How sweet The Sound at Paper Mill

By Meredith Napolitano, MCTV Teen Writer

 

The Mill is alive with the sound of music - the Paper Mill Playhouse, that is. Opening night's performance of "The Sound of Music" at the Millburn theater earned a well-deserved standing ovation from an audience that was purely moved by this joyous Rodgers and Hammerstein musical.

The story revolves around Maria, a free-spirited aspiring nun who becomes governess to the seven-child von Trapp family ruled by a stern captain.

Broadway and regional theater star/director Robert Cuccioli returns to Paper Mill to own the role of Capt. Von Trapp. From the moment we first see him, his command and intense presence emerge, as does the three-dimensional character he has created. We see all sides of him - from his incipient aloofness, to his bursts of bottled up anger, to the tenderness that finally defines him at the end as he falls in love with Maria.

Amanda Watkins (of Broadway's "Urinetown" and "Cabaret") brings to life a wonderfully different Maria than we are used to. Most of us are probably accustomed to Julie Andrews in the role, but Watkins brings out the quality of Maria that allows her to mesh with the children so well. As Mother Abbess says, "She's a girl."

Watkins' connection to the Von Trapp children is sincere and earnest. She has many moments where her sheer youth and freshness are elicited. However, at times she is too contemporary. She gets laughs for modernizing some lines, but it is her investment in the children that makes her so admirable.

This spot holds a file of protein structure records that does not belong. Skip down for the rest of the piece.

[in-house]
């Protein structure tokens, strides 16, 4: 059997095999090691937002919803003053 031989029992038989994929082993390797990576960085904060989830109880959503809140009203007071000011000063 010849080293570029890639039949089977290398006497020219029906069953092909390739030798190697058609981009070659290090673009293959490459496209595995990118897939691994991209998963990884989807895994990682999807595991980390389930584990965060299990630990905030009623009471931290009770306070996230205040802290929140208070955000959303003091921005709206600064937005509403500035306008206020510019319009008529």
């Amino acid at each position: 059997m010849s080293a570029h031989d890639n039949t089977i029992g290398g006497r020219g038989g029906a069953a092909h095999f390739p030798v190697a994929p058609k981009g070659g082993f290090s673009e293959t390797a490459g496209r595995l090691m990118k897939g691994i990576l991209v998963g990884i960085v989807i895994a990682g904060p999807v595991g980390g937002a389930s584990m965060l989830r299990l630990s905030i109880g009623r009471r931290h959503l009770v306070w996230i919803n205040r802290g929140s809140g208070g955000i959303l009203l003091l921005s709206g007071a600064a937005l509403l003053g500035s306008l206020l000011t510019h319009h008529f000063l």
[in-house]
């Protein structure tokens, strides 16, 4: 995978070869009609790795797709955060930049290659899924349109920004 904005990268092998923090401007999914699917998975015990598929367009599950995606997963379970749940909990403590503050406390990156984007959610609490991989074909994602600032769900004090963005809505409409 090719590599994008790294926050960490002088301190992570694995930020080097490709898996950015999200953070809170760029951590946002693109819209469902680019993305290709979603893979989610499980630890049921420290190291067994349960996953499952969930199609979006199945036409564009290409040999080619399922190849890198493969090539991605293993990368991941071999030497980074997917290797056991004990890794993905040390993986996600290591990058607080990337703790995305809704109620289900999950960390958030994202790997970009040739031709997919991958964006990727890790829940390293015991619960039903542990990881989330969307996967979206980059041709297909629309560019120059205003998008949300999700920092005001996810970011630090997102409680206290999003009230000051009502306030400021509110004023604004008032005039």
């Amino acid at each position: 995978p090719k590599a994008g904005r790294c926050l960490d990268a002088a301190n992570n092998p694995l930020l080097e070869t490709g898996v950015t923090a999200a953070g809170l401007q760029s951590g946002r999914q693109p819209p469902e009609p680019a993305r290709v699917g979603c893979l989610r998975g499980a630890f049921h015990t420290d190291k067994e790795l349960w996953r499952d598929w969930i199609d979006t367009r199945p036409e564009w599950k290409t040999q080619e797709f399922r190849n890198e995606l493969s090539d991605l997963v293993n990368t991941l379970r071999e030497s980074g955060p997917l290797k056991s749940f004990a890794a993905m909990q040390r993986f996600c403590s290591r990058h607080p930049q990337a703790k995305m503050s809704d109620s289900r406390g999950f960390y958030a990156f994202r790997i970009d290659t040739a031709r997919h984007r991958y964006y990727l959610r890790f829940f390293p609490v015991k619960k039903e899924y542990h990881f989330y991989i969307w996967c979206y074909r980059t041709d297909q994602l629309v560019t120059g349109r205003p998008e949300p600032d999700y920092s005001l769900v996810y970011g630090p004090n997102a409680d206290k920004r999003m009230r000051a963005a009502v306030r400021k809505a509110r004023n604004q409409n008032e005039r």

Equally delightful are the children. Little Gretl (Caroline London) looks a mere 4 years old, and her six siblings increase in height and age by one or two years. Liesl (Elizabeth Lundberg) has the proper shyness and coyness to exhibit her confused feelings of love and growing up. However, "Sixteen Going on Seventeen" might have been better if more props, such as benches, were used, not just executed in front of the house drop.

Although the somewhat fuzzy microphones were a distraction at times, one ensemble combated the issue and rocked the house: the nuns of the abbey. They stole the show and had the vocal quality of a professional a cappella choir. Perhaps the most superior nun was Mother Abbess (Meg Bussert), whose credits include a Tony nomination for "Brigadoon" on Broadway. Her voice is superb, and one cannot help but be cajoled by her kind words
of wisdom to the confused Maria.

Michael Anania's scenic designs take us directly to the Swiss Alps - three-dimensional climbing rocks, in addition to beautiful drops, are included in the set.

Despite a long performance, the show is still entertaining for all ages. This musical, running through Dec. 14, is a must-see for anyone who simply wants to "remember his favorite things."

Meredith Napolitano is a freshman at New York University.

published with permission of  The Paper Mill Theatre